04 March 2010

Staying power

It has struck me that living in a big city is much like being in a relationship. If you take it for granted, you will not reap the benefits. With a hungry blog to feed, I find myself exploring back alleys, talking to strangers, to get and exchange information, and as I zoom in on the details, a whole new side of my city unfolds. Yesterday I looked up, and the sun was hitting the old beehive neon sign (the logo of a bank that is no more) on Norreport Station. Being a night time attraction, I never imagined it would have such a day glow.

Today I talked to Mr. Neon himself, Bjarne Bentzen. Born and bred in the neon business, he is involved in the maintenance of most landmark neon signs in Copenhagen, and he was kind enough to share some information on the beehive. It turns out that the day glow comes from the sun hitting 23.75 carat leaf gold, and bees made from glass. The sign has been in action since the 1950s and even if the bank has long since been swallowed by a bigger one, it has so far been allowed to stay, courtesy of Den Danske Bank, who pays for the maintenance.

The old neon signs of the city holds a big place in our hearts, and when they decide to retire one, it hurts. When The Frogs went last year, a big group of people went into mourning. The old signs holds a great sentimental value, and many have earned the status of landmarks. The little unfolding stories on repeat convey the message in a way no led lights and diodes, or any other noisy commercial have been able to replicate. And in a case when the sign survives the product it advertises,  it deserves the nomination for a Classic Copenhagen Award, in the category Best Neon Sign.


  1. Hvor er det fedt, du tager dig tid til at undersøge og snakke og pille! Tak for det og for gode billeder.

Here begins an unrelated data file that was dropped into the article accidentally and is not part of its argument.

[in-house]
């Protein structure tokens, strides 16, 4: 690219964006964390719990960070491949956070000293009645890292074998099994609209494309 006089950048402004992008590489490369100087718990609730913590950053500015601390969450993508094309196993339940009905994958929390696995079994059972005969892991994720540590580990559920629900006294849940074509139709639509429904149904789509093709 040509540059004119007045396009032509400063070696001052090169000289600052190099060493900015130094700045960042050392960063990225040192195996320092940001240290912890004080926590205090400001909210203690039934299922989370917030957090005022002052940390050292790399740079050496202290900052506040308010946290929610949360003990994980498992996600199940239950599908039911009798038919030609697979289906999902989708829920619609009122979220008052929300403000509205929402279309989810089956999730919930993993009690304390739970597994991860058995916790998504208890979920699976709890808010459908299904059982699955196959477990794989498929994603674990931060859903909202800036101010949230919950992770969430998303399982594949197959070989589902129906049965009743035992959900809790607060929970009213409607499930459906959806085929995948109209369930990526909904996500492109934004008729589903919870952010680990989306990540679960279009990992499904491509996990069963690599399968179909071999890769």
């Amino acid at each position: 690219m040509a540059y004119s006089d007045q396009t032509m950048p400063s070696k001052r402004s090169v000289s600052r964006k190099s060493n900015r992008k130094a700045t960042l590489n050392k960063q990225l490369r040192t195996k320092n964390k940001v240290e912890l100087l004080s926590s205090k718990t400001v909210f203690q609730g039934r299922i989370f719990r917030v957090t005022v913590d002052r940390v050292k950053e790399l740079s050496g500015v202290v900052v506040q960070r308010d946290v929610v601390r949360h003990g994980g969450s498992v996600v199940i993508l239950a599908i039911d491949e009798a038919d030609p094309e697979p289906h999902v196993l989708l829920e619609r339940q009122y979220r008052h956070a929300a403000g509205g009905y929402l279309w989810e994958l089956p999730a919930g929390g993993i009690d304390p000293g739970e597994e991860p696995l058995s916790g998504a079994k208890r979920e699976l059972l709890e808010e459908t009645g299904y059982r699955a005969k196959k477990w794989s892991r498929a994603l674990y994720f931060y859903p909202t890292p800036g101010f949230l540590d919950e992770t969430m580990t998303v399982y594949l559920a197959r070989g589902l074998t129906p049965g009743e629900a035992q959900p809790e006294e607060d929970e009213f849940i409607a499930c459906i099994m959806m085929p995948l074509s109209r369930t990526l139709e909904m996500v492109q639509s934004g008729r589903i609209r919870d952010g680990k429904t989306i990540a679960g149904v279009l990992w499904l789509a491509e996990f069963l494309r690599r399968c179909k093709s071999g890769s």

Måske har jeg ikke fulgt godt nok med, men de her nomineringer - hvad skal de ende med? Laver du en afstemning på et tidspunkt eller...?

  2. Det er meget detektiv agtigt, men jeg føler mig helt kaldet. Dejligt at der er nogen der kigger med. Det ender med et Classic Copenhagen Award show/event en dag, i en eller anden form, når der er nok at vælge imellem. Jeg glæder mig helt vildt, og skal nok huske at invitere mine trofaste læsere. :-)

  3. Hej S, He, den kube minder mig om barndom. Ligesom kyllingen der lægger æg ved søerne. Tror jeg så det første gang da jeg kom til byen og skulle se Star Wars med min far engang i 70'erne. Det der med bladguld er en ret almindelig måde at få noget til at skinne på. Vor frelsers kirke f.eks, - eller domen på Marmor kirken. Der er nok nogle ton guld at hente hvis man gider ligge og skrabe med lommekniven ;) Hvad var han for en, ham der fortalte dig det? C

  4. Hvor hyggeligt! Der hænger en million minder i de gamle skilte, det er derfor det er sådan et dødsstød når de bliver pillet ned. Neon eksperten er en mand der kan sit kram, dem kan vi godt lide, ved du. Tak for det fornemme besøg. :-)

  5. I like it when you link to one of your past essays. There's so much about Copenhagen that I miss in my "few and far between" visits to your cool city. I have to look up more often as I bicycle!

    There was (maybe it still exists) a huge sign, reading, in giant red neon letters, "Secondi Bros"* at a truck stop on highway 95 about 125km west of New York City. Once in a great while, all of the letters were lit at the same time(!), but usually at least part of one was unlit. I guess it was no match for the harsh weather. It's curious what I remember from decades ago!

    *("Bros" is an abbreviation for "brothers")

    1. Ha, it's fun to connect the posts like that, I'm glad you like it. The old neon signs have a special place in my heart, they changed the yellow in this one to ugly white, I have to check up with them and see why. Only one tube remains in the corner, in the original warm yellow, so sad. Also they have crammed LED advertising up next to it, they just don't get the idea of space. How some things deserve it.

      Good to hear from you, as always. : )


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